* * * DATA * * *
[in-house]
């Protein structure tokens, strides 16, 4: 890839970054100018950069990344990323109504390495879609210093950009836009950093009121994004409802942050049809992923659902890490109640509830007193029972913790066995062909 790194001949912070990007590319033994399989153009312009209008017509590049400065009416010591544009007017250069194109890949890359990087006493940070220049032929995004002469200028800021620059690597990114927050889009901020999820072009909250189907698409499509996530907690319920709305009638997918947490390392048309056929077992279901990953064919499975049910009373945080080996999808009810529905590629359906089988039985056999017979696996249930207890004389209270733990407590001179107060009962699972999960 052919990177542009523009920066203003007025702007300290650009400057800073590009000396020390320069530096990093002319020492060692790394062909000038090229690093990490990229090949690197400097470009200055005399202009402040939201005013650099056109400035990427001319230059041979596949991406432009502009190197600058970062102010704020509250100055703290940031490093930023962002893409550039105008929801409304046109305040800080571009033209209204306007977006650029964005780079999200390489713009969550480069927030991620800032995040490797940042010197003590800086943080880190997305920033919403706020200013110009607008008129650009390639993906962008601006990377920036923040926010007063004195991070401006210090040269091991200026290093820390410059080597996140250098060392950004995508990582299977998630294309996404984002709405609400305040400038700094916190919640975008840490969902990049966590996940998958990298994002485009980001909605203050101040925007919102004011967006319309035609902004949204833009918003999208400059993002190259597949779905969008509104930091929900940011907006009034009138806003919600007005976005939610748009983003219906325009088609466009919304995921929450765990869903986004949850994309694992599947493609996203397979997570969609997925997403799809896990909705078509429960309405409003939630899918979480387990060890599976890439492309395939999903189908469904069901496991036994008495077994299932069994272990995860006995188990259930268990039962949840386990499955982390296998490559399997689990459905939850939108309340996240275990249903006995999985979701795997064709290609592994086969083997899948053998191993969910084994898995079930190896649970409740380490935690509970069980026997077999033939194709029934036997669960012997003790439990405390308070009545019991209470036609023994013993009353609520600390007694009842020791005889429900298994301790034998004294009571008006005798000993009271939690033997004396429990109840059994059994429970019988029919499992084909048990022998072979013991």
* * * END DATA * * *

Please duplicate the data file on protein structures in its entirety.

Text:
[in-house]
């Protein structure tokens, strides 16, 4: 890839970054100018950069990344990323109504390495879609210093950009836009950093009121994004409802942050049809992923659902890490109640509830007193029972913790066995062909 790194001949912070990007590319033994399989153009312009209008017509590049400065009416010591544009007017250069194109890949890359990087006493940070220049032929995004002469200028800021620059690597990114927050889009901020999820072009909250189907698409499509996530907690319920709305009638997918947490390392048309056929077992279901990953064919499975049910009373945080080996999808009810529905590629359906089988039985056999017979696996249930207890004389209270733990407590001179107060009962699972999960 052919990177542009523009920066203003007025702007300290650009400057800073590009000396020390320069530096990093002319020492060692790394062909000038090229690093990490990229090949690197400097470009200055005399202009402040939201005013650099056109400035990427001319230059041979596949991406432009502009190197600058970062102010704020509250100055703290940031490093930023962002893409550039105008929801409304046109305040800080571009033209209204306007977006650029964005780079999200390489713009969550480069927030991620800032995040490797940042010197003590800086943080880190997305920033919403706020200013110009607008008129650009390639993906962008601006990377920036923040926010007063004195991070401006210090040269091991200026290093820390410059080597996140250098060392950004995508990582299977998630294309996404984002709405609400305040400038700094916190919640975008840490969902990049966590996940998958990298994002485009980001909605203050101040925007919102004011967006319309035609902004949204833009918003999208400059993002190259597949779905969008509104930091929900940011907006009034009138806003919600007005976005939610748009983003219906325009088609466009919304995921929450765990869903986004949850994309694992599947493609996203397979997570969609997925997403799809896990909705078509429960309405409003939630899918979480387990060890599976890439492309395939999903189908469904069901496991036994008495077994299932069994272990995860006995188990259930268990039962949840386990499955982390296998490559399997689990459905939850939108309340996240275990249903006995999985979701795997064709290609592994086969083997899948053998191993969910084994898995079930190896649970409740380490935690509970069980026997077999033939194709029934036997669960012997003790439990405390308070009545019991209470036609023994013993009353609520600390007694009842020791005889429900298994301790034998004294009571008006005798000993009271939690033997004396429990109840059994059994429970019988029919499992084909048990022998072979013991």